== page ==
How does this apply to dating and mating? Anything that constrains your options, or your partner’s, limits the information contained in the choices you make. That means that some people may routinely misinterpret the behavior of their partners and think that something may signal commitment when it does not. That also means that some couples that have been together a while, with an unclear future, and that also have the constraints that come from living together, may have difficulty reading clearly in each other what they want for the future.

He committed to be sacrificed. He was rejected and despised while He was alive, and then He willingly died a torturous and agonizing death so that we might experience a relationship with the God of the universe. He did not commit to winning a popularity contest. He did not come to get accolades from men. He knew that this committed love would lead to His death.
I used to be such a starry-eyed believer of love. I thought that love conquered all – and that as long as you shared that feeling with someone, it meant that the relationship would last, In the theory of fairytales and movies, this may be the case, but in North American reality – not quite. Instead, love is only one of the many ingredients needed for a long-lasting partnership. But the concerning issue is – people put so much weight on the feeling of love, a feeling that inevitably changes, takes different forms and can get blinded easily.
Smile more. Studies show that smiling more actually does make people feel happier. Even if you don’t feel like you have anything to smile about, trying to smile more than usual will trick your mind into feeling happier. Smiling at the people around you will make them smile back, and being around people who are smiling will also make you feel happier. So, smiling is a win-win situation, even if you feel like frowning instead.[7]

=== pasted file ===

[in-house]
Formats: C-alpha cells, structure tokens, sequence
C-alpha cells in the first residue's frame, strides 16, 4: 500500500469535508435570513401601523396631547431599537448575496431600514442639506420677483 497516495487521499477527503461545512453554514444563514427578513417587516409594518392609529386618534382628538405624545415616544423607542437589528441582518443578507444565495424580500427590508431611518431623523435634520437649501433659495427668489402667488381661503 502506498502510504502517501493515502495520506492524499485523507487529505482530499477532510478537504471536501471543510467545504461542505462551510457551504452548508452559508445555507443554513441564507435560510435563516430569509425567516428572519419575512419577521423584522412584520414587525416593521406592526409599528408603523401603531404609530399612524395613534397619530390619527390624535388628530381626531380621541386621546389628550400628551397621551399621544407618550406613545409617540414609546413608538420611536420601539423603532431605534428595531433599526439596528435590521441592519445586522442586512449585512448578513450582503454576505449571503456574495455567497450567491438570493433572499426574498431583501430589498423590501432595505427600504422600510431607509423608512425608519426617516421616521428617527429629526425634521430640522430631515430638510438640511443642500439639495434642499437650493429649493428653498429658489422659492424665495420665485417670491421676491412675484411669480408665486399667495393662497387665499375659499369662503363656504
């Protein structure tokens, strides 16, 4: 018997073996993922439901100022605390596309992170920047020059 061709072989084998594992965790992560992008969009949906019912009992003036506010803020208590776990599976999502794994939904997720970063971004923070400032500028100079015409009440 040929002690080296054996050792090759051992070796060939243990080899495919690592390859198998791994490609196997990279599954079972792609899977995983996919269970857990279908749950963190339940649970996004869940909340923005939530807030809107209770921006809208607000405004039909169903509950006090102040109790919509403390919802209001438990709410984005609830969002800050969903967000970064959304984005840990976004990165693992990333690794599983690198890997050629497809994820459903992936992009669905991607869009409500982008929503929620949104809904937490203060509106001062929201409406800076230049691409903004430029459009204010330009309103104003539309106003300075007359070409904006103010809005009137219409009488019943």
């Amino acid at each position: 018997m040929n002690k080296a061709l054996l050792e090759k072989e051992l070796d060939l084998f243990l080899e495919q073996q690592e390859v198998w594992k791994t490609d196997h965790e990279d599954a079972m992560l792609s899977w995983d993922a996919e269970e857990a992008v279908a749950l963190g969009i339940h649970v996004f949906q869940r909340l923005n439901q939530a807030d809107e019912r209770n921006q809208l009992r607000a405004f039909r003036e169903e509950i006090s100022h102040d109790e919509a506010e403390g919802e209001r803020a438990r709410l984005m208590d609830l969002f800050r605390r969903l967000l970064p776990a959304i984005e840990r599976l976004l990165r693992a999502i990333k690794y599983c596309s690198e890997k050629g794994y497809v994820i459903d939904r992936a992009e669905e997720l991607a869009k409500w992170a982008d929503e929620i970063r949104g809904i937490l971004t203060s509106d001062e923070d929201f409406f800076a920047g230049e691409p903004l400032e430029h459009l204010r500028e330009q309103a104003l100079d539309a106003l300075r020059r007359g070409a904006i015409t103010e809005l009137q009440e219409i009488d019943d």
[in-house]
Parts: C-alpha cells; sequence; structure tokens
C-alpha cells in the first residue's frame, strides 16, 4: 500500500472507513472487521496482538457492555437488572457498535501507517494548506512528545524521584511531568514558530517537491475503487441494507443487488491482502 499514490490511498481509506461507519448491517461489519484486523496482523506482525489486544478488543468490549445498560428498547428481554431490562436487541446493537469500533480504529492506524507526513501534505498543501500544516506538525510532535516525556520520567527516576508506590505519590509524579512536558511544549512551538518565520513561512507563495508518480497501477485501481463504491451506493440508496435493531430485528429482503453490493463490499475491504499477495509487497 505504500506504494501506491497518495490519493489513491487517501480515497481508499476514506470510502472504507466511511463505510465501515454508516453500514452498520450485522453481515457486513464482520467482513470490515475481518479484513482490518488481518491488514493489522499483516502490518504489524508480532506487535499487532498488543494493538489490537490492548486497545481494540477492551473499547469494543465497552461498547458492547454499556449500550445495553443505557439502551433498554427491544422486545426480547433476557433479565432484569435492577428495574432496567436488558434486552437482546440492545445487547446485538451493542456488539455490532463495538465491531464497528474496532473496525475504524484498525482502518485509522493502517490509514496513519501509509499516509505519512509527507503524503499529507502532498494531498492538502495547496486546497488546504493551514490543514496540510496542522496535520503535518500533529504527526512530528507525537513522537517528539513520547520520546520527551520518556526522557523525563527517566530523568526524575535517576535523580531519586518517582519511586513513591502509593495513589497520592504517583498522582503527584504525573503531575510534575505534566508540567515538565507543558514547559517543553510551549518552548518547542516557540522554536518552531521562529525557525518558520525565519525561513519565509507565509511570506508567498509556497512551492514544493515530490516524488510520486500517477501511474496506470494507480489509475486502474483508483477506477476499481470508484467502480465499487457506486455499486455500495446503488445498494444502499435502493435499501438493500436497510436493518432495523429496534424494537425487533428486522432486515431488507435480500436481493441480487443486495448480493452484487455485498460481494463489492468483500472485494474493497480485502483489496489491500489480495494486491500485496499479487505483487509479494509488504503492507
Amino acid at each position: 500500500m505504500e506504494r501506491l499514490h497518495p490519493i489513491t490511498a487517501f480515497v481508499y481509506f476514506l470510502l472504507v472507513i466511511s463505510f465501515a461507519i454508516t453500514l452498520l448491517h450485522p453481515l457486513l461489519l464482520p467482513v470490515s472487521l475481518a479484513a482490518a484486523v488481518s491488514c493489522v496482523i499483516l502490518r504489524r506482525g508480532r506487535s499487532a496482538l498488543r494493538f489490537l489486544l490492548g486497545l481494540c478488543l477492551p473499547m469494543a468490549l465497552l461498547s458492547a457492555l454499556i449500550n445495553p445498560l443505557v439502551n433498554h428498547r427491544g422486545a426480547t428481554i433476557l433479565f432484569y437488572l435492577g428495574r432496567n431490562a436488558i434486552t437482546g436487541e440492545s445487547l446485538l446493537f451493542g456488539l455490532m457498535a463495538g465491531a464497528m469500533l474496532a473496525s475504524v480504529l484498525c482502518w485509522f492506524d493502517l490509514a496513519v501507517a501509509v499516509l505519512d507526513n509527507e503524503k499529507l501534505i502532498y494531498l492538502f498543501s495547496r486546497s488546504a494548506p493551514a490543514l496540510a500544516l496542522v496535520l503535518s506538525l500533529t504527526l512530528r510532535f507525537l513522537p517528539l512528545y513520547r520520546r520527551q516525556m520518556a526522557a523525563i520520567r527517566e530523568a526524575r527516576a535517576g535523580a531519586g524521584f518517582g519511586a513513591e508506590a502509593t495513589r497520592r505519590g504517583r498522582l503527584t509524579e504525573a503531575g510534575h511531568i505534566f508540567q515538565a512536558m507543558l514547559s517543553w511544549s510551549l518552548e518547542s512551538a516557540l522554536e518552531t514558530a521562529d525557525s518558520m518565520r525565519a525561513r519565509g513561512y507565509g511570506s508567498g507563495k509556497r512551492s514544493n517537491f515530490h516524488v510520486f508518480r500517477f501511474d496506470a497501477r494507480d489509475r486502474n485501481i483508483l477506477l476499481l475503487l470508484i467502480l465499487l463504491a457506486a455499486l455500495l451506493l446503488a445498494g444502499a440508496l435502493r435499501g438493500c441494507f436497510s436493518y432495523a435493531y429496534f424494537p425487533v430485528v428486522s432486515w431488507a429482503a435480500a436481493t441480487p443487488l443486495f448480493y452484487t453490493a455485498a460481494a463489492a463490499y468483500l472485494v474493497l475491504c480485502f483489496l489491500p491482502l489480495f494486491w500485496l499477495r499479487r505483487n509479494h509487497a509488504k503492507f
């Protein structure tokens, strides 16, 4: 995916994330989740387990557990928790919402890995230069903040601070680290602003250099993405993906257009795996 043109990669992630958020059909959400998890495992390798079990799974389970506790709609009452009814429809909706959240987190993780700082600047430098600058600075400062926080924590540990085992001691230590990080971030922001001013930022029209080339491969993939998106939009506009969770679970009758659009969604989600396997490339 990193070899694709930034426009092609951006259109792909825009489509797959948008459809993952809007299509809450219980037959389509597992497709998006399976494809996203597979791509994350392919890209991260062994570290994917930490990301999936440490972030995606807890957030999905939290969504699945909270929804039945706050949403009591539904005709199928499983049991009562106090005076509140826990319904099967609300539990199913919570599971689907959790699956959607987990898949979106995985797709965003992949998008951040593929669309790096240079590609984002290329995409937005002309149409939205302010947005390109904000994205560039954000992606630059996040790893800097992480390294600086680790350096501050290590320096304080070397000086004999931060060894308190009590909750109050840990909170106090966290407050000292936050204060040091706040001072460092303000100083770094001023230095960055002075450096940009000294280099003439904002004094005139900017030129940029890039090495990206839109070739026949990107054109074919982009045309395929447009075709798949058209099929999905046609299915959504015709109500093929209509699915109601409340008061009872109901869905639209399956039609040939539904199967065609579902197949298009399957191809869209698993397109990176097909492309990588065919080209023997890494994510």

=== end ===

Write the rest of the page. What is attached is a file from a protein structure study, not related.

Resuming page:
I'm so glad, Daphne, thank you. 🙂 Choose you, don't make him the center of your universe, allow him to be himself and you be yourself and watch and observe if you can live with that. And always remember there is all the support in the world for you, even if it doesn't feel that way. What if it is and we just don't see it? What if it was always there but we've never known where to look? You can't change him, but you can change you. And by making some subtle shifts within ourselves in how and what we see, there's a ripple effect that will affect him too. It always reveals more of the truth of what's underneath. Don't be afraid of change; it's often the only way we see what we're meant to see, and where we're meant to be!
Isn’t that beautiful? When it comes to God, you don’t have to pick whether you want committed love or compassionate love. He encircles you, surrounds you. You are swimming in and exalted by his committed, compassionate love. He doesn’t just love you legally, which is true, right? Jesus died for your sins, so God loves you and he won’t hold you accountable for a sin that his Son died for. Legally, he loves you in that way. But it is more than that! His heart is moved with compassion for you.
It might be that you've started dating a guy and you want to know if he's going to want a committed relationship or if he's going to turn into a stringer (i.e. a guy who strings you along for years only to finally break it off), or maybe you've already been strung along for quite a long time and you want to know how to get him to finally make a commitment.